Newcastle Car Reviews / Hyundai Elantra
01:34 PM | 12.08.2016 | Brent Davison
Hyundai Elantra 12 August 2016 | Brent Davison

Hyundai Elantra

Elantra is Hyundai's grown-up small car


Hyundai Elantra

Elantra is Hyundai's grown-up small car

Australians are spoiled for choice when it comes to buying cars but when it comes to picking a small car Hyundai's Elantra makes an excellent choice, writes Brent Davison.


WHEN it comes to buying a car, we want the best package we can get for the dollars we have available. We want to tick every box when it comes to equipment, comfort, style, reliability, safety and build quality.

The driving experience, brand reputation and warranty offered? All are extremely important.
When it comes right down to the nitty gritty, we want a car we are happy to own and proud to park in the driveway.

For small car buyers, such a vehicle is Hyundai's new sixth-generation Elantra, a four-door sedan with sexy styling, loads of standard equipment and a classy, comfortable interior that manages to be both practical and handsome.

Elantra is available in two model variants -- Active (from $21,490 plus on-road costs) and Elite ($26,490 plus on-road costs) -- and in true Hyundai tradition both come with way more of everything than expected.

Hyundai Elantra interior
Elantra's cabin is roomy and spacious with a well laid-out dashboard and instrument panel and lots of internal storage.
Elantra looks like a hatchback but it's a four-door sedan with a separate and very spacious 458-litre boot.

As well as looking and feeling just that little bit bigger than the average small car, both model variants bristle with standard features. On the safety front, both feature six airbags, stability and traction control, anti-lock brakes, electronic brakeforce distribution, brake assist, vehicle stability management and hill-start assist.

Active then adds automatic headlights and front foglights, daytime running lights, a rear-view camera with rear parking assist sensors and 16-inch alloy wheels with 205/55 tyres.

Inside, it has a 17.5cm touchscreen audio with six speakers, MP3 capability, auxiliary and USB connections, Bluetooth connectivity and, for added safety, the steering wheel also has its own set of audio controls as well as buttons to manage the standard cruise control.

Comfort features include power windows all around, height-adjustable driver's seat, a tilting and telescoping steering column, a trip computer, air-conditioning and even a folding centre armrest for the back seat passengers.

Elite adds even more to that impressive list with leather interior appointments, premium steering wheel and gear lever, dual-zone climate control air-conditioning with rear seat vents, 17-inch diameter alloy wheels and wider 225/45 tyres, chrome exterior highlights, rain-sensing windscreen wipers, an electronic proximity key with push-button start and even a cargo net in the boot.

The old saying: "Lots of flash, not lots of cash" springs to mind with this new Elantra pair.

What is particularly impressive about the car is the cabin's openness and spaciousness. The dash panel is set back towards the windscreen, the centre console is low, the rear floor is relatively flat and my Elite-grade test car had a pleasant light and dark interior colour scheme with light seat facings, console lid, door inserts, armrests, headlining and lower dashboard with the rest finished in an attractive charcoal colour.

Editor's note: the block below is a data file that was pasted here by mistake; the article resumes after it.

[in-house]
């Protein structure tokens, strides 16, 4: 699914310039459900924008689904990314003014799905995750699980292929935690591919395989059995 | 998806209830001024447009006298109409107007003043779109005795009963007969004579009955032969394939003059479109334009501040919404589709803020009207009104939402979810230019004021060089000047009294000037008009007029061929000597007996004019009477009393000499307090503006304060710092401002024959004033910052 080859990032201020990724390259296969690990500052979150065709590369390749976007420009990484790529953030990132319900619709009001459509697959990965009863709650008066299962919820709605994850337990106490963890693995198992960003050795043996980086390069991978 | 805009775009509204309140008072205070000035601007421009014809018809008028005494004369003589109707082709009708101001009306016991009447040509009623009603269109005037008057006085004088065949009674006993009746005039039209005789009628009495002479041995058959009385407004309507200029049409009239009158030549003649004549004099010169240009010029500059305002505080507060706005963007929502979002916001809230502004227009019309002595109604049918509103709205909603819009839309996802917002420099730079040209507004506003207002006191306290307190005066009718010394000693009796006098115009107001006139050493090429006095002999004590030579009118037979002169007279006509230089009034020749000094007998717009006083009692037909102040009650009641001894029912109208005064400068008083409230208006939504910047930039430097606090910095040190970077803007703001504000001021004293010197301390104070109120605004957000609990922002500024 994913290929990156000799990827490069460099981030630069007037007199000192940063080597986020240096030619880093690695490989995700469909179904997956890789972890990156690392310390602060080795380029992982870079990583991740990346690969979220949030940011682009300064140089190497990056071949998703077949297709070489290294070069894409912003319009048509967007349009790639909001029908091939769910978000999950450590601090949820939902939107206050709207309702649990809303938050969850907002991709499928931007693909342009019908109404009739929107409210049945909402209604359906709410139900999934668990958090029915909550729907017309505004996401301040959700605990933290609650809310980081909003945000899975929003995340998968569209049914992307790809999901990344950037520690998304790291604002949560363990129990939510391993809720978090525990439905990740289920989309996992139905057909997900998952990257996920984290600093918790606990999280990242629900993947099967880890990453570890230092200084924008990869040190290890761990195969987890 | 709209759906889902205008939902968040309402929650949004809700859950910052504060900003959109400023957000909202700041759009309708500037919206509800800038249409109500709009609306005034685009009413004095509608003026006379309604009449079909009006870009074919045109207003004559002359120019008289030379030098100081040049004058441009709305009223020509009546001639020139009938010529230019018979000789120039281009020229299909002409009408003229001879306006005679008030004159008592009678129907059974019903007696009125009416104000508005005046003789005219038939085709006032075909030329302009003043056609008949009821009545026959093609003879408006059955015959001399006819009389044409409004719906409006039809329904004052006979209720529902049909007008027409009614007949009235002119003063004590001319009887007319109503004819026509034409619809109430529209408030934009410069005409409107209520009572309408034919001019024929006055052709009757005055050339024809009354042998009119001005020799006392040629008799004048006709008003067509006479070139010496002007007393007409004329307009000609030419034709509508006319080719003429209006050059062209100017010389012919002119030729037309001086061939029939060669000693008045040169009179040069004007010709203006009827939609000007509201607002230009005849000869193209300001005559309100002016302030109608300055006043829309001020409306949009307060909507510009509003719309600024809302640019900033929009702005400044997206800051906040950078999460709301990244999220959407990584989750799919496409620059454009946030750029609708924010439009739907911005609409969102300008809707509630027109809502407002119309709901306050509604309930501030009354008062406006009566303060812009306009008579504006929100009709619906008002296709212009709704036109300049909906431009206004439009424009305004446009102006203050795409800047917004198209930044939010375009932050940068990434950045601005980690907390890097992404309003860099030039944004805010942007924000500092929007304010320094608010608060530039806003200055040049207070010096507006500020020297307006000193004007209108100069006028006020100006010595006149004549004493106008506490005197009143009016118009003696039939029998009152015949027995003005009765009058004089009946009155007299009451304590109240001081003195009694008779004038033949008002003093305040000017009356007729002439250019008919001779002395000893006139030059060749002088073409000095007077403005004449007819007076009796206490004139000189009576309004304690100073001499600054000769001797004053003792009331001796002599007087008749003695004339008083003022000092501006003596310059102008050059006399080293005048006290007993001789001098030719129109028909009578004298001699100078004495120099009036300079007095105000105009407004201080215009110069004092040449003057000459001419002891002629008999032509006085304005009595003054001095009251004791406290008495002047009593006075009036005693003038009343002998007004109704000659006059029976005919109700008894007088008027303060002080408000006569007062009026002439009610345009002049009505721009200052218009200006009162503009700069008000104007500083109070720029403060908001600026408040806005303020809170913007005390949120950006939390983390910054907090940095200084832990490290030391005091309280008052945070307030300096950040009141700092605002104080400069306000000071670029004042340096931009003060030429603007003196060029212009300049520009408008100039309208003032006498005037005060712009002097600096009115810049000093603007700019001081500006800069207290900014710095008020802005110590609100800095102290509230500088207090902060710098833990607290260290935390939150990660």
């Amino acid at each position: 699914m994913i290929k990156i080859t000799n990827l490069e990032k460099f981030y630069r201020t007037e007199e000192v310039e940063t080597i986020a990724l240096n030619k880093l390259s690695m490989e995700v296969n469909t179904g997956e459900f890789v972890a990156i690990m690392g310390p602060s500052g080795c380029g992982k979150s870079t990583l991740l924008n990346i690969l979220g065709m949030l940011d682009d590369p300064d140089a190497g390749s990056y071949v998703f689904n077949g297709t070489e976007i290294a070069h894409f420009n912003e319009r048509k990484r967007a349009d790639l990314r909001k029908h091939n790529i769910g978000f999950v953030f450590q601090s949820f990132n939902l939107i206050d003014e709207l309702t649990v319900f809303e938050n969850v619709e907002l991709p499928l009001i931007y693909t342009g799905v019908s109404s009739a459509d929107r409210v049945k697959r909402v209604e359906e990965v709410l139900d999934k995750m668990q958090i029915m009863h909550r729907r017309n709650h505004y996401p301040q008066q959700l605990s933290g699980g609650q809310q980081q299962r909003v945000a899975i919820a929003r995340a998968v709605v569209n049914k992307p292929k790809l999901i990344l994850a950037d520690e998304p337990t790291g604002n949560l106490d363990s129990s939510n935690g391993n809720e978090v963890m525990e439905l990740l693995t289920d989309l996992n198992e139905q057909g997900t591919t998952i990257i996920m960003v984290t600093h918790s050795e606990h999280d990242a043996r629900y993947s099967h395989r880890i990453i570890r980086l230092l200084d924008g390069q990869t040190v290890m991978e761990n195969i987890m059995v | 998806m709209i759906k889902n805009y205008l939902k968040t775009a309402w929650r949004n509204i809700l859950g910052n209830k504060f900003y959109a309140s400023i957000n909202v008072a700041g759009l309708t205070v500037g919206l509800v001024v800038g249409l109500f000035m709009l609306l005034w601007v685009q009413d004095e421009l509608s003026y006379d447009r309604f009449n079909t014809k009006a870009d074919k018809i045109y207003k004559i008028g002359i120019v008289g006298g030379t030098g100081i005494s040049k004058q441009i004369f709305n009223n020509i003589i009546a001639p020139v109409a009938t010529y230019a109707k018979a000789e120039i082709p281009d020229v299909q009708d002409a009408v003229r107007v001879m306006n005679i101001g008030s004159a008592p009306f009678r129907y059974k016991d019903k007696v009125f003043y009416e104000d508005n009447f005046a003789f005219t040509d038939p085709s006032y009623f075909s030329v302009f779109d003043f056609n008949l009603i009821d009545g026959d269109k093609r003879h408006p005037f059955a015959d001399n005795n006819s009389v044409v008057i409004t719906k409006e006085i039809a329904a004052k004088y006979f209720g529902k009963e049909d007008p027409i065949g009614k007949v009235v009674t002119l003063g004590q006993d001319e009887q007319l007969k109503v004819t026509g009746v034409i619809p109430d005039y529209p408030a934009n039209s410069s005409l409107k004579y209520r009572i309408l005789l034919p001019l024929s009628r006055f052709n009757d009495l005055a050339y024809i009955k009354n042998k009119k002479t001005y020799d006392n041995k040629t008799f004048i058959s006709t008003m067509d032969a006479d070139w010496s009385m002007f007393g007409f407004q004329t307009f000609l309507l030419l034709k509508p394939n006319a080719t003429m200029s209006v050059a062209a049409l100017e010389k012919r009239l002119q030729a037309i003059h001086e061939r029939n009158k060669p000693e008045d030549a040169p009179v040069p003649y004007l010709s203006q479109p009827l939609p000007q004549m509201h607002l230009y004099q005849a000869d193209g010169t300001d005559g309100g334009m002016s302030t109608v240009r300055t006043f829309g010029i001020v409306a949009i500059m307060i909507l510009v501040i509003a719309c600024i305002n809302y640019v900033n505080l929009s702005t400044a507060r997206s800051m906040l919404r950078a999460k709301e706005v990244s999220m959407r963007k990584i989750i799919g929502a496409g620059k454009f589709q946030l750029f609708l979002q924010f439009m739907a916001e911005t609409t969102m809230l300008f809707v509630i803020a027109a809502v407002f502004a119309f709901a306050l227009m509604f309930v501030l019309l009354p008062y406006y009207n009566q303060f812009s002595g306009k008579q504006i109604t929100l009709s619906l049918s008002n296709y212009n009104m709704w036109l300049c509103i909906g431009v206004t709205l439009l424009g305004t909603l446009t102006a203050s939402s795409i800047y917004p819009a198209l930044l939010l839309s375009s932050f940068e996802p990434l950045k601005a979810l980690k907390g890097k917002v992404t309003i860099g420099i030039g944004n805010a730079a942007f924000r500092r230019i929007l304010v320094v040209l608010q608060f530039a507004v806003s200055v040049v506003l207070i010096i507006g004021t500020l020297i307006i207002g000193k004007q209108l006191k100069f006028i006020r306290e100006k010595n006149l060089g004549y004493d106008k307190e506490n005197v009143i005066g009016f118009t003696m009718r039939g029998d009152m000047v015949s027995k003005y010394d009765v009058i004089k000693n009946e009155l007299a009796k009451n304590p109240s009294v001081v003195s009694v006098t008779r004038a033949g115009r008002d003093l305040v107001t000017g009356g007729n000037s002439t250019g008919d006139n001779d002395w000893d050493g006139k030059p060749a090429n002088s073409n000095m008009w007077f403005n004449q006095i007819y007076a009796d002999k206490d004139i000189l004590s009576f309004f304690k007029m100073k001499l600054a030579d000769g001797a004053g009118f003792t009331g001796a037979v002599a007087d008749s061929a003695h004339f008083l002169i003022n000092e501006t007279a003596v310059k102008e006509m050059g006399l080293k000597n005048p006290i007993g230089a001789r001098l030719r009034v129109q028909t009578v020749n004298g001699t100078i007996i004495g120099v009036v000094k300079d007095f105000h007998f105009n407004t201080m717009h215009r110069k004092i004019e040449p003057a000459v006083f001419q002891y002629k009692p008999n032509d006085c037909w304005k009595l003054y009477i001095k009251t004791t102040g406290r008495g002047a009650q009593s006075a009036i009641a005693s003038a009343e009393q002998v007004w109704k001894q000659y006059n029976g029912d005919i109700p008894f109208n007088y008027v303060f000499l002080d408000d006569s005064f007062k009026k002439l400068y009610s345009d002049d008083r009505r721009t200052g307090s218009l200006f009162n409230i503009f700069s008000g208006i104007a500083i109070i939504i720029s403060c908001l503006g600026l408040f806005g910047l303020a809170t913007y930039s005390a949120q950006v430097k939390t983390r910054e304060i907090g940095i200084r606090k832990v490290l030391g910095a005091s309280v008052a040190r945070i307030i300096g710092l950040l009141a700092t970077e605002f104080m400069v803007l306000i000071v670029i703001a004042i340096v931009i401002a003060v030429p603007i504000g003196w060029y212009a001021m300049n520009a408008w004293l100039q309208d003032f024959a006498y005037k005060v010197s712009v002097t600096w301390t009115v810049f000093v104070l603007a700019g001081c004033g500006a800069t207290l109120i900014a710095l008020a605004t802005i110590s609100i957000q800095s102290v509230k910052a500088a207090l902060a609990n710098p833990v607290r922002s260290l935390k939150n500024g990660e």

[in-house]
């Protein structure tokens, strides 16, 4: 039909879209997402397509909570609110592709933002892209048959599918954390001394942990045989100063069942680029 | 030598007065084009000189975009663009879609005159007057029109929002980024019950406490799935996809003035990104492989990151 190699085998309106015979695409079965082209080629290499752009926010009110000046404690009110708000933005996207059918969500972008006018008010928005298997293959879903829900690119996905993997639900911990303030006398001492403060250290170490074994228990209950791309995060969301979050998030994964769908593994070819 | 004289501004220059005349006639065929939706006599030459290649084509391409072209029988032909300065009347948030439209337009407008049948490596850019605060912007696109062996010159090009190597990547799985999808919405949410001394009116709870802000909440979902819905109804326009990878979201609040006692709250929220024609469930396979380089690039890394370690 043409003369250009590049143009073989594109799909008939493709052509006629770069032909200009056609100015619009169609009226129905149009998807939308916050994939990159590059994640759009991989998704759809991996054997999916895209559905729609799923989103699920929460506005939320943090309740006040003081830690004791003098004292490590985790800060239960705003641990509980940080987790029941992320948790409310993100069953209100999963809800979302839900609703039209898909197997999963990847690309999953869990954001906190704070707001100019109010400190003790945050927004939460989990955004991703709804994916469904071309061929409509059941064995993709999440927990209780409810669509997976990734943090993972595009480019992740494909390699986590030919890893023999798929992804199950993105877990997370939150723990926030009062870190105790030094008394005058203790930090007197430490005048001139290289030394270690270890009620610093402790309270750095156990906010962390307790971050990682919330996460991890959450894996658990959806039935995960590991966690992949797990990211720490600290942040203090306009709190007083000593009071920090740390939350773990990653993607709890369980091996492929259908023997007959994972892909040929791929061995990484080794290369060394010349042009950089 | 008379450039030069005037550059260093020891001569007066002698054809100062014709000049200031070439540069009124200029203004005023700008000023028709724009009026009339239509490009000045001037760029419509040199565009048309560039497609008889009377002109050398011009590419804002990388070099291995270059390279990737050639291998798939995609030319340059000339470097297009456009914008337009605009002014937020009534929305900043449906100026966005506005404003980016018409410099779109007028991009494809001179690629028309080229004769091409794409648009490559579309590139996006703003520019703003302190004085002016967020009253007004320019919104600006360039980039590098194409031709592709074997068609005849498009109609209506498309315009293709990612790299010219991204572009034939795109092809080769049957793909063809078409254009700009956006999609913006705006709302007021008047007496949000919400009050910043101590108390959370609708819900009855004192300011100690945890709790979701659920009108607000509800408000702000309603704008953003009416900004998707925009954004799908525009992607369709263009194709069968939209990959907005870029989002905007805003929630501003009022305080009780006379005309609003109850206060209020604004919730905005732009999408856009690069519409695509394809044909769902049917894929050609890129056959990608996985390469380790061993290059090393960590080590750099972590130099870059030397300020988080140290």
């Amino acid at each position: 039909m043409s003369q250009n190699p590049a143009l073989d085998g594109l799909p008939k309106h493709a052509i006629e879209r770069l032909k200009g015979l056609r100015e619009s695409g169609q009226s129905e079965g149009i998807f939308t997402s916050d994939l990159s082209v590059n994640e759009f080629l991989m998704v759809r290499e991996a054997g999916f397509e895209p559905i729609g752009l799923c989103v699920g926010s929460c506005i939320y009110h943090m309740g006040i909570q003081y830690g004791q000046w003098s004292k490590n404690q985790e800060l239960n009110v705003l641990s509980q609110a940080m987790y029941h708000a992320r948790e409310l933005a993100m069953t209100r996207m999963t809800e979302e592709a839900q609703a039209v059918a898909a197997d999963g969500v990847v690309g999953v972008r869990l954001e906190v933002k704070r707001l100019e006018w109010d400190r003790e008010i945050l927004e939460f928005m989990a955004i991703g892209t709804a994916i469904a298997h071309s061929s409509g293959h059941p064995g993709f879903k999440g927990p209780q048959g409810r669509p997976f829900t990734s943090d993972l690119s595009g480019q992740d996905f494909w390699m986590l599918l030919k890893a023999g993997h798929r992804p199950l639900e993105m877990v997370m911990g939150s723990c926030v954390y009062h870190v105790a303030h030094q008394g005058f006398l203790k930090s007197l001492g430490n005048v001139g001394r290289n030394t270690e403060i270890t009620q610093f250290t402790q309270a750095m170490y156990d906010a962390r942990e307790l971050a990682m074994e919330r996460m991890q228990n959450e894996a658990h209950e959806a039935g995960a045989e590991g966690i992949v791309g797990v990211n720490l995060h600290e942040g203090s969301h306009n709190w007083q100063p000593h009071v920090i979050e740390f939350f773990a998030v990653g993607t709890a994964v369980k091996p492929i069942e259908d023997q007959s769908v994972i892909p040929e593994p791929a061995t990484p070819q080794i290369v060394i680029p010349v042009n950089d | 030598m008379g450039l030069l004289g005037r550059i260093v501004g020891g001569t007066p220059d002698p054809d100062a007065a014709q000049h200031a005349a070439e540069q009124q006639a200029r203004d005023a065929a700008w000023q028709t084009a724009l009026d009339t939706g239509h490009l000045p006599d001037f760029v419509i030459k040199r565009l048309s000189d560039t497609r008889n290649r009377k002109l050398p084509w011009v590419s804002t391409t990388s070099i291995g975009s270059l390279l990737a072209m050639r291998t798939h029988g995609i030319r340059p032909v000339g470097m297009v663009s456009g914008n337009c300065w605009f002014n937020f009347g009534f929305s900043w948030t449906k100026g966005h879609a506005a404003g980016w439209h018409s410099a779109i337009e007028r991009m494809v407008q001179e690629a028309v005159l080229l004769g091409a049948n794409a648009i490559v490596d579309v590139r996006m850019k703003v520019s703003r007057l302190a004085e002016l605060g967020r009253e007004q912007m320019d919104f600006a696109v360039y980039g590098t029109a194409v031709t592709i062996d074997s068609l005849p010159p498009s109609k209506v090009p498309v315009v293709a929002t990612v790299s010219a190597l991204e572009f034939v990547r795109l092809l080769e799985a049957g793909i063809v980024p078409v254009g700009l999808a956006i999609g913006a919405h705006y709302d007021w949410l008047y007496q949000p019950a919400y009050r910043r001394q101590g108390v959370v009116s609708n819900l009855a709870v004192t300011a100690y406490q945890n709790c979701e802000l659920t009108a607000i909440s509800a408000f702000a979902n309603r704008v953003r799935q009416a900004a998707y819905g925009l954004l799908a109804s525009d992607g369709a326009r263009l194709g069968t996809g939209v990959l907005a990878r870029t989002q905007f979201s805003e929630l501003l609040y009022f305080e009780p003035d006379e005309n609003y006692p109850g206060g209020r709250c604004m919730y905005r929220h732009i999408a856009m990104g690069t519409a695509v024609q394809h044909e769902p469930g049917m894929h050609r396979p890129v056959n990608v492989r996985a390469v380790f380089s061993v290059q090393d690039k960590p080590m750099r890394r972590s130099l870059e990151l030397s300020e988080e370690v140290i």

Mechanically, Elantra is absolutely class competitive courtesy of its all-alloy, 2.0-litre ‘Nu' engine which replaces the previous car's 1.8-litre powerplant. Power output is now a handy 112 kilowatts and torque an impressive 192 Newton metres, increases of 2 and 8 per cent respectively.

Active buyers get a standard six-speed manual gearbox while Elite has a six-speed automatic (a $2300 option for Active) complete with a sequential manual shift mode for those sporty moments.

For me, those moments happened fairly regularly courtesy of the achievements of Hyundai Australia's local chassis engineering team which found the sweet spot between handling prowess and ride comfort by not just utilising the car's stiffer and stronger body design but also by evaluating some 48 different suspension configurations to find the right combination.

The end result is a harmonious blend of ride and handling, the sort that means Elantra is not out of its depth when it has to cover testing roads quickly, the sort that means passengers will not feel uncomfortable or be thrown about when cornering speeds rise. Ride quality has not been compromised at all, and Elantra has a relatively soft ride with moderately light steering to match.

Visually, the car is deceptive. It has a sexy, semi-fastback look courtesy of a rising shoulder line that kicks up at the rear to meet the curvaceous falling roofline, the result a cheekily-abbreviated bum that highlights the car's long nose and generous cabin.

In practical terms, it also makes for a generously-sized boot, a 458-litre cave that can be made even bigger by lowering the rear seat backrests, a job done simply by pulling small handles inside the boot.

Overall, Elantra is an excellent package with loads of interior room, good looks, a willing engine that is happy on the highway and a well-sorted automatic gearbox that is happy in town.

Ride and handling blend nicely and the overall execution of this small sedan is excellent.



Length 4570mm
Wheelbase 2700
Turning circle 10.5m
Weight 1255-1355kg
Fuel capacity 50 litres


Active (6-speed manual): $21,490
Active (6-speed automatic): $23,790
Elite (6-speed automatic): $26,490

Fuel-injected 2.0-litre, four-cylinder with double overhead camshafts and continuously variable valve timing. 112kW of power at 6200rpm, 192Nm of torque at 4000rpm


Brent Davison

Former motoring writer for The Newcastle Herald and The Canberra Times. Loves cars, dogs, and food.